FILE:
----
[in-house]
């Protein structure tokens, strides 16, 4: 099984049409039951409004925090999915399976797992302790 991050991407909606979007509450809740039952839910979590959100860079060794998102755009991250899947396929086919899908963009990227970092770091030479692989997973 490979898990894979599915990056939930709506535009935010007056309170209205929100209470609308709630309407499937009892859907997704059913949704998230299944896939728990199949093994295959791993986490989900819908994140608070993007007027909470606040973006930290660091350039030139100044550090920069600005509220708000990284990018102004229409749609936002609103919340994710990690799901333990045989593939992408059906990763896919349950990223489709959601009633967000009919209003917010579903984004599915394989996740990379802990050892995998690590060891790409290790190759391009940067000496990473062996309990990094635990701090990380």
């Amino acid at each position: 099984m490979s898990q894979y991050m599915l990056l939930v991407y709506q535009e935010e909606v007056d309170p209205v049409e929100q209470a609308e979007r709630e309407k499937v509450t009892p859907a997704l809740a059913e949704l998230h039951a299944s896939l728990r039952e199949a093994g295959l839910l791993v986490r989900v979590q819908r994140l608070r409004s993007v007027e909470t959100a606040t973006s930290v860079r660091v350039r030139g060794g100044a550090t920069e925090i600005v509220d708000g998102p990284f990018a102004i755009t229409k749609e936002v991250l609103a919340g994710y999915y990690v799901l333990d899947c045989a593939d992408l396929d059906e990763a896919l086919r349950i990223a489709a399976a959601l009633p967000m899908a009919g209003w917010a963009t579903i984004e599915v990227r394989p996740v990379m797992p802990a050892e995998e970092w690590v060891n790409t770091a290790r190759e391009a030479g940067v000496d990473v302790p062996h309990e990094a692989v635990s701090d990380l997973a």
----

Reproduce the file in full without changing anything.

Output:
[in-house]
């Protein structure tokens, strides 16, 4: 099984049409039951409004925090999915399976797992302790 991050991407909606979007509450809740039952839910979590959100860079060794998102755009991250899947396929086919899908963009990227970092770091030479692989997973 490979898990894979599915990056939930709506535009935010007056309170209205929100209470609308709630309407499937009892859907997704059913949704998230299944896939728990199949093994295959791993986490989900819908994140608070993007007027909470606040973006930290660091350039030139100044550090920069600005509220708000990284990018102004229409749609936002609103919340994710990690799901333990045989593939992408059906990763896919349950990223489709959601009633967000009919209003917010579903984004599915394989996740990379802990050892995998690590060891790409290790190759391009940067000496990473062996309990990094635990701090990380």
């Amino acid at each position: 099984m490979s898990q894979y991050m599915l990056l939930v991407y709506q535009e935010e909606v007056d309170p209205v049409e929100q209470a609308e979007r709630e309407k499937v509450t009892p859907a997704l809740a059913e949704l998230h039951a299944s896939l728990r039952e199949a093994g295959l839910l791993v986490r989900v979590q819908r994140l608070r409004s993007v007027e909470t959100a606040t973006s930290v860079r660091v350039r030139g060794g100044a550090t920069e925090i600005v509220d708000g998102p990284f990018a102004i755009t229409k749609e936002v991250l609103a919340g994710y999915y990690v799901l333990d899947c045989a593939d992408l396929d059906e990763a896919l086919r349950i990223a489709a399976a959601l009633p967000m899908a009919g209003w917010a963009t579903i984004e599915v990227r394989p996740v990379m797992p802990a050892e995998e970092w690590v060891n790409t770091a290790r190759e391009a030479g940067v000496d990473v302790p062996h309990e990094a692989v635990s701090d990380l997973a």